In Fishtown: A Hipster Noir, Tribe of Fools combines noir style — moody lighting, trench coats, fedoras, smoke, direct audience address, violence, a mystery wrapped in greed and lust — with their elegantly acrobatic staging and wacky humor. While the title suggests a Philly-centric spoof, Caitlin Weigel's smart script, tightly directed by Peter Smith, succeeds as a modern thriller about identity, addiction, and loss.
Tara Demmy plays Fishtown private investigator Sarah Lowell (not "detective," there's a difference) eking out a living on Philadelphia's mean streets. Her assistant Bradley (Zachary Chiero) is a technology user: "You called someone who was texting you?" he complains. "Do you hate them?"
Lowell, however, sticks to her old phone ("It doesn't even have a camera!" Bradley protests) and a 2006 laptop hidden in a "supersecret box," opened only in emergencies. She prefers the printed Yellow Pages directory.
Thrust into the 21st century
Lowell's new case involves virtual-reality goggles called "New View," created by green-haired hipster billionaire Aimsley (Joseph Ahmed) and dowdy assistant Claire (Jenna Kuerzi). Their upcoming "Holo Now" taps into users' minds, bringing memories to virtual life. Kyle Yackoski plays Lowell's enigmatic confessor, his identity one of the show's many surprises.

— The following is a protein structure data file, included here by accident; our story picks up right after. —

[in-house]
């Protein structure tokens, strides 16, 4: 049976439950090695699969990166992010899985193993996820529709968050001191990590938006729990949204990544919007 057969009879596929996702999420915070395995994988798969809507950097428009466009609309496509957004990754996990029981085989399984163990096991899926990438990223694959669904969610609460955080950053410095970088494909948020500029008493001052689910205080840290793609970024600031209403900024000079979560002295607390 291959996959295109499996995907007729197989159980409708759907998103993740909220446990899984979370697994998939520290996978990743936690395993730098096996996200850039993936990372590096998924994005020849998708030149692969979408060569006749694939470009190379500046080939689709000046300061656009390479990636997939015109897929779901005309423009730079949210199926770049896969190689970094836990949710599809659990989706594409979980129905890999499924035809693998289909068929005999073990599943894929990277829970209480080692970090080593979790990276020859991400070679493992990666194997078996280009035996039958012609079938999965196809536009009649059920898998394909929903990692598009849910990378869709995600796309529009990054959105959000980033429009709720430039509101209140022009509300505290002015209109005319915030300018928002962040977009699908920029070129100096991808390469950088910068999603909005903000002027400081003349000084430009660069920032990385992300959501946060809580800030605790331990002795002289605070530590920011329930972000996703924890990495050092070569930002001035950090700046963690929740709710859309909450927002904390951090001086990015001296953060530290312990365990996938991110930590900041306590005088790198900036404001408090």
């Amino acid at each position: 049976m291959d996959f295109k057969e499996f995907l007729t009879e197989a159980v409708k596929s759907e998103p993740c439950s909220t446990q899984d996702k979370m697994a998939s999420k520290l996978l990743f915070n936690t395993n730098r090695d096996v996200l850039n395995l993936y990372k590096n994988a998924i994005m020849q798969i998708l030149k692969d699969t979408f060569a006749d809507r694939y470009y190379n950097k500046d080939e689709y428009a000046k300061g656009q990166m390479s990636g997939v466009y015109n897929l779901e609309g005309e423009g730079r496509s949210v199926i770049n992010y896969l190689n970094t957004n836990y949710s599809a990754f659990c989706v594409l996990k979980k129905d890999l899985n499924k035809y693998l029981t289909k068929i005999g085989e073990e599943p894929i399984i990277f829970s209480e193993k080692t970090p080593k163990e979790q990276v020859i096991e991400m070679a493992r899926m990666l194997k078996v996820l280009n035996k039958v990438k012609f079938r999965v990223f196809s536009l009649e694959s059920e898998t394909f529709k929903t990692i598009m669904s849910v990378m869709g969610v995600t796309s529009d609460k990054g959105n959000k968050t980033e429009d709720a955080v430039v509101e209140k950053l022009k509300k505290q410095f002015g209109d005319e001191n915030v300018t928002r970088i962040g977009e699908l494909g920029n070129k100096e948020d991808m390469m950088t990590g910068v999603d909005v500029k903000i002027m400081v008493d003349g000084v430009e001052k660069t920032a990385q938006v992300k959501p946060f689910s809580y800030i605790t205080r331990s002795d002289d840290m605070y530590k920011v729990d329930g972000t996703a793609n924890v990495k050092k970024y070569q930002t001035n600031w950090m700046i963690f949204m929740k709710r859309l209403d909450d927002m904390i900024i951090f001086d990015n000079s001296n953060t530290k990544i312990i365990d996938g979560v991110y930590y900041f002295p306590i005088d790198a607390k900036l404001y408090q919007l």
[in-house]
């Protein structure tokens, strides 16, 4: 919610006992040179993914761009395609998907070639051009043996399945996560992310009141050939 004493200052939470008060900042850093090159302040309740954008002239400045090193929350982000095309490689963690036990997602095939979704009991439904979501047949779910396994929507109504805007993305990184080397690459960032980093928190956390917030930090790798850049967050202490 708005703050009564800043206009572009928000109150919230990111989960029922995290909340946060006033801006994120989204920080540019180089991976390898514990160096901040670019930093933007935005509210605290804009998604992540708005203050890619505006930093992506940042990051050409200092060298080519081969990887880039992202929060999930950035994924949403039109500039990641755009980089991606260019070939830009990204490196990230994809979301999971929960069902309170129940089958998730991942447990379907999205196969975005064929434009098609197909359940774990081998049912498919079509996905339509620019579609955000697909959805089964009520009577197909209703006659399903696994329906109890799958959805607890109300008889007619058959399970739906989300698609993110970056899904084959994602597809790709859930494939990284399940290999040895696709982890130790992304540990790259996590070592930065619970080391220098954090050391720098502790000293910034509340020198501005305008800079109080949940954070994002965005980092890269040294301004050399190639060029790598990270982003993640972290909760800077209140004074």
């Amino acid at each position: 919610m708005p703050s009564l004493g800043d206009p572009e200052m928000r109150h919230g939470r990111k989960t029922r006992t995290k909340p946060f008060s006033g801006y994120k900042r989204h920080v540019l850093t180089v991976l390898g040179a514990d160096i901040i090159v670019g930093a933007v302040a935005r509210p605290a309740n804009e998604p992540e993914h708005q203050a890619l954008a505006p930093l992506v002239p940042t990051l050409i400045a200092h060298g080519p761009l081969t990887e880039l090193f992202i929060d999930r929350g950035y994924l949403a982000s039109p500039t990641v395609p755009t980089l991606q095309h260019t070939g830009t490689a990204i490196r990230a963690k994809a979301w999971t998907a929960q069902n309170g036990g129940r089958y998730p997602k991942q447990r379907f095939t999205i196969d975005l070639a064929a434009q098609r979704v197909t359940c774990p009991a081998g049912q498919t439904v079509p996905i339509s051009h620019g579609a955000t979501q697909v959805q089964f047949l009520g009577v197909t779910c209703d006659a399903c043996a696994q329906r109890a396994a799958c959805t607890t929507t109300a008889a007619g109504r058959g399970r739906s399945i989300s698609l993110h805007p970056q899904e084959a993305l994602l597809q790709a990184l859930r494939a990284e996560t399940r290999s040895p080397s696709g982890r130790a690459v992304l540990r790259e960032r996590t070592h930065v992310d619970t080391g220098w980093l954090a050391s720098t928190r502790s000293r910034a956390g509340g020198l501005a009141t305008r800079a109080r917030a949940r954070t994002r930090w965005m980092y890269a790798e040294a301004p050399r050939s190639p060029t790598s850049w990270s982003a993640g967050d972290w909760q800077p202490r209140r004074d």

Weigel's plot swirls with noir twists and betrayals, augmented by Chiero's spectacularly choreographed scenes in Tribe of Fools' athletic, dance-fight-parkour style. Fishtown's dynamic staging is exciting and integral to the story. There’s an opening dumbshow sequence and many shadow scenes behind the translucent screens of Smith's set, plus a hilarious depiction of a Holo Now user's trippy adventure with the device turned up to 10 (normal setting is 3). Robin Stamey's bold lighting captures noir style with plenty of color, as do Lexa Grace's witty costumes.
Words as well as action
These actors are adept in the fast-talking noir style Weigel's dialogue captures so well. Wryly clever lines move the tale forward briskly, but are also quotable, especially Lowell's noir narration asides: "She looked like she bench-pressed as much as she French pressed." They both emulate the style and poke fun at it — Bradley, for example, wonders why Lowell speaks to an audience he cannot see.
The actors are tirelessly inventive, particularly Demmy as a groundbreaking female noir investigator, but Kuerzi deserves special mention for performing Fishtown so well and then rushing to West Philly to give another superb high-energy performance in On the Rocks' The Groom's a Fag . . . Tribe of Fools' Fringe productions merit the troupe's must-see status.